Emily Taheny, comic chameleon.
When she first joined Mad as Hell, Emily Taheny thought to herself, 'I can't do this!"
After her first cast meeting for Shaun Micallef’s Mad as Hell in 2012, actor Emily Taheny was ready to quit.
“It was the first time the ensemble was in the room together with the producers. Shaun explained what the show was going to be,” she tells TV Tonight.
“I remember seeing the set for the first time and having a slight panic attack, thinking, ‘I can’t do this and I might just have to let them know!’
“I’d done studio shows like Comedy Inc., but this is more immediate. You shoot it in one night and most of it is going to go to air the following night. But there’s also the calibre of scripts. I didn’t want to put a foot wrong, because you appreciate the writing.
“I remember my leg shaking under the desk uncontrollably, but I pushed through.”
Thankfully for ABC -and fans across Australia- she persevered, creating a wealth of hilarious characters, drawn from the writing of Micallef and co-writer Gary McCaffrie.
Taheny remains one of the the original cast in the sketch series, now approaching its 12th season. They range from one-off characters to series regulars, filmed before a studio audience – COVID restrictions notwithstanding.
“They all terrify me!”
“They all terrify me!” she admits. “I admire Draymella Burt and I would like to have her mouth. I like how she’s very combative with Shaun. It’s so different from my own personality and fun to inhabit for a little while.
“Lois Price (pictured top) I quite like. I’ve kind of given her a suburban Adelaide accent. She doesn’t pronounce her L’s. And I love the seamless plug at the end.”
Amongst her other favourites are Michaelia Cash spokesperson Mary Brett-Punish (pictured above), ex-Triple J presenter Spakfilla Vole, Christopher Pyne stalker Jelly Canister, and news reporter Bovina Jhizquax.
“Sometimes you get a character and you think, ‘I’ve got nothing left in my toolbox here.’ But then you might be watching TV or on public transport, always on the lookout for specific things that make someone unique.
“Generally the writing does all the work really”
“Generally the writing does all the work, really. If you’re on the wrong track Shaun will try and steer you in the direction that he thinks will be beneficial for the show. Then you head up to makeup and see what wig Karchi’s (Magyar, hair and makeup) got in store for you. It’s quite astounding how often he’s read my mind.”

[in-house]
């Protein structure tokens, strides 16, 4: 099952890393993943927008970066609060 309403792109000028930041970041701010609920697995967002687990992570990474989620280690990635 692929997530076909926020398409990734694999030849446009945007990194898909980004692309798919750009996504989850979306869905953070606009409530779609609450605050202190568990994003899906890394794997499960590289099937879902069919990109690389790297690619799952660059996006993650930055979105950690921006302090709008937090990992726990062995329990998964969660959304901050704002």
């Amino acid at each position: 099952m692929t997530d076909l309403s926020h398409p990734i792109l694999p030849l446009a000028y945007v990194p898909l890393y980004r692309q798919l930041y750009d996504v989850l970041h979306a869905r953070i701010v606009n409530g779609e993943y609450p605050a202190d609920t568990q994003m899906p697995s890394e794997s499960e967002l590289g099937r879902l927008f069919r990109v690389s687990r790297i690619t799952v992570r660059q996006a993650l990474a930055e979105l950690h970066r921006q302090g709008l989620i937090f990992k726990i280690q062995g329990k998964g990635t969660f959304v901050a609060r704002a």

But the scripts are also densely written. Taheny, whose credits include comedy and fringe festivals, The Jesters, INXS: Never Tear Is Apart, Get Krack!n and The Flip Side, stresses how important it is to know the script before filming to not rely on the autocue.
“You have to know the script. Then you can look away and play,” she explains.
“Shaun & Garry’s vocabulary is out of this world”
“Shaun & Garry’s vocabulary is out of this world, so I’m constantly having to look up words and terms of phrase.
“You really have to understand what you’re saying to perform it.
“Monday night we’ll get the final rundown and the scripts very rarely change. But occasionally it will, depending on what’s happening in the politics of the day.
“Pre-records are on a Monday, there’s one location day on Thursday and the show films on the Tuesday. Sometimes we’ve used sketches from second or third seasons. There’s still a bit of material that’s never gone to air that was shot years ago.”
Because of COVID, cast are now preparing in costume and make-up at ABC before driving themselves to any shooting location. Taheny wonders if that may lead to any hairy situations.
“I don’t have tinted windows and I’m terrified of breaking down on Kings Way in a wig. I don’t know whether I’d stay in character!” she laughs.
“It makes you feel validated”
“It’s taken 11 seasons (to be recognised). I’m not gonna lie. I love it, because it makes you feel validated. As an actor, you spend a lot of time out of work. So when you’re recognised it reminds you ‘Oh, yeah. I do make stuff occasionally.’
“I’d love to do more straight acting,” she continues. “I wonder whether people just see me as a sketch comedy actress? Olivia Coleman was a sketch actress on Peep Show but they also cast her in dramatic roles. They seem to do that more in the UK than here.
“But Mad as Hell has given me so much cred! It’s such a great show to be on.”
Shaun Micallef’s Mad as Hell returns 8:30pm Wednesday on ABC.